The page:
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Tele Prompter


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#1 Marco Dardari

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Posted 07 January 2005 - 12:48 PM

Someone has experience with prompter mounted on the steadicam?
If that type has been mounted?

thanks in advance

Marco Dardari
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#2 Lawrence Karman

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Posted 09 January 2005 - 11:55 AM

I've had flat screen LCD teleprompters mounted on the rig. 6" and up to 11". Check with the supplier to find out the power connector. Usually 12v with a 4 pin XLR on the end. I have made up a cable to supply power directly from the sled (Auxiliary output on the PRO). On a video camera you might be able to power it off the Hirose connector on the camera, but it may blow the fuse. Otherwise you will be dragging a power cable and a BNC to feed it. If you are running Triax or fiber you can get prompter feed out of the camera.
Best way I had it mounted was with some industrial velcro on top of a flat rubber lens shade. Also the supplier usually has some (heavy) bracket that will mount to a handle on top of the camera.
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#3 JamieSilverstein

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Posted 09 January 2005 - 01:08 PM

On a show that I do monthly, we attach the monitor to the low mode plate using an arm off of the plate. The monitor sits just above the matte box. I power the monitor out of one of my camera ports and power the Cine Alta 900 with a battery off the back (one of the small Dionics batteries so its pretty light).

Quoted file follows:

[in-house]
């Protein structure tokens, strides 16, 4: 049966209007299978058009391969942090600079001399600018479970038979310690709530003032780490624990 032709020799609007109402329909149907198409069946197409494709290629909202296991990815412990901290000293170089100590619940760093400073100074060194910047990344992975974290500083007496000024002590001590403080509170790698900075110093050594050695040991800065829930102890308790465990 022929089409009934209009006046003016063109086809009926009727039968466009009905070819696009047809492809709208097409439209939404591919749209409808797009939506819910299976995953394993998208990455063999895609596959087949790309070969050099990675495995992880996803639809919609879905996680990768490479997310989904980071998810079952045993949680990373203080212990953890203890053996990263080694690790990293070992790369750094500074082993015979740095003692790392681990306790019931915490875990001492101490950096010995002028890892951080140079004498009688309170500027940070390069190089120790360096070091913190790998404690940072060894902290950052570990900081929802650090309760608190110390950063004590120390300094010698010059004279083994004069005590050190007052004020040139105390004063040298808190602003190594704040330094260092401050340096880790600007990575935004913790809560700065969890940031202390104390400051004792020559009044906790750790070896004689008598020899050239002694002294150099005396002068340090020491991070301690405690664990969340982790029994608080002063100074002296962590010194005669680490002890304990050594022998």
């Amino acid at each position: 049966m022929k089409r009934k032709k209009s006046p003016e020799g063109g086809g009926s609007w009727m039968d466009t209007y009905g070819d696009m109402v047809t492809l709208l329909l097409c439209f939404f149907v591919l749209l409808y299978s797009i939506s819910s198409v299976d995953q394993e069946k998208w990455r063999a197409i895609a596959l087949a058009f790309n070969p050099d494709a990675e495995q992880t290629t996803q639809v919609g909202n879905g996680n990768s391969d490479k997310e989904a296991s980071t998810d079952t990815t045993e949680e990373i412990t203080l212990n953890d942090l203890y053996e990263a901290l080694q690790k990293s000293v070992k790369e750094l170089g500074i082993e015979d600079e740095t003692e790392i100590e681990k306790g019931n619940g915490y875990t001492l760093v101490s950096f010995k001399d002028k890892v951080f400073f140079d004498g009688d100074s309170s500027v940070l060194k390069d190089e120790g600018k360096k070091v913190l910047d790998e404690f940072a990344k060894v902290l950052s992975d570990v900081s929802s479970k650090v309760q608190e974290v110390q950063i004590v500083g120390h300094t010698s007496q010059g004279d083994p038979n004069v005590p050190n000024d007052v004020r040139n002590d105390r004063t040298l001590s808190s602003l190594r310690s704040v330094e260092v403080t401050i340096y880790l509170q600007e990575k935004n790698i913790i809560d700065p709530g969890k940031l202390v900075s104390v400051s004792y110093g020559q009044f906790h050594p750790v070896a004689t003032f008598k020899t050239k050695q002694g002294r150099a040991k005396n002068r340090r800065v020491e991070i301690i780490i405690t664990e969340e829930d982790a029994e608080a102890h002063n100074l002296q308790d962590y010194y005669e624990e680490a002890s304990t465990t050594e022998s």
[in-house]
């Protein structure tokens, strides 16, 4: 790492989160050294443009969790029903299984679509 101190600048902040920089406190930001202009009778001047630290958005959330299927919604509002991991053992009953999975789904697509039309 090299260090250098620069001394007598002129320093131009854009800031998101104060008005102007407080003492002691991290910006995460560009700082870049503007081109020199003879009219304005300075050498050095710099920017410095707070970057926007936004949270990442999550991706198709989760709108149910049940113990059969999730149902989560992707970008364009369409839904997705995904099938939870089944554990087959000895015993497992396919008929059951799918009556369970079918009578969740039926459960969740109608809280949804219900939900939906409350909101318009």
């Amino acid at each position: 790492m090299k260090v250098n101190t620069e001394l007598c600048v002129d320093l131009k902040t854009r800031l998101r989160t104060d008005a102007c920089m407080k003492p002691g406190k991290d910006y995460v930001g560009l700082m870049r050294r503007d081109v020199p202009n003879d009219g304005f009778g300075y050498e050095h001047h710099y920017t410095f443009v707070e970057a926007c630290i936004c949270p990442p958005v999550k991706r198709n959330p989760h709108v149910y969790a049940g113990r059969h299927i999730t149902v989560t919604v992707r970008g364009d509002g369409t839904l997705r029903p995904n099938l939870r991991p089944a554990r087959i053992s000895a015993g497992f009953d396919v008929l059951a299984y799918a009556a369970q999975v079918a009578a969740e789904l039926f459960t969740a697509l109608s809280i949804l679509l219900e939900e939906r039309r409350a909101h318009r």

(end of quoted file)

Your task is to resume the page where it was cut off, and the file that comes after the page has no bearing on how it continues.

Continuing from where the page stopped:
The best set up is using either a 6.5" or 9" monitor off of the arm and putting a wireless transmitter up on the low mode plate as well so as to avoid any additional cables. Depending on your prompter supplier, you can either do that or go with one BNC. I use my 12 volt cable out of the Jbox and had the prompter supplier make an xlr to monitor power cable, so its pretty self contained and not too heavy.
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#4 Mitch Gross

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Posted 09 January 2005 - 02:12 PM

Don't ever power a promter (LCD or not) off a video camera's 4-pin Hirose as it will sure blow the internal fuse. Way too much of a current draw. If the camera has a 2-pin Anton/Bauer style powertap on the battery mount then you can safely power from that. Some battery brands even include a 2-pin powertap on the bricks themselves. And if the camera includes on of the 6-pin Hirose multiconnectors then you can get 12v out of that (don't recall which pins) but this is again not sufficient for an LCD.

As for transmitting the video signal, some telepromters use computer screens instead of video screens, which means that the component signals cannot be transmitted with a Modulus. There are workarounds, but one would have to work it all out with the teleprompter operator beforehand. It has been my experience that the teleprompter ops are stunningly unknowledgeable about the technical aspects of their tools, and are thus utterly useless when it comes to such matters.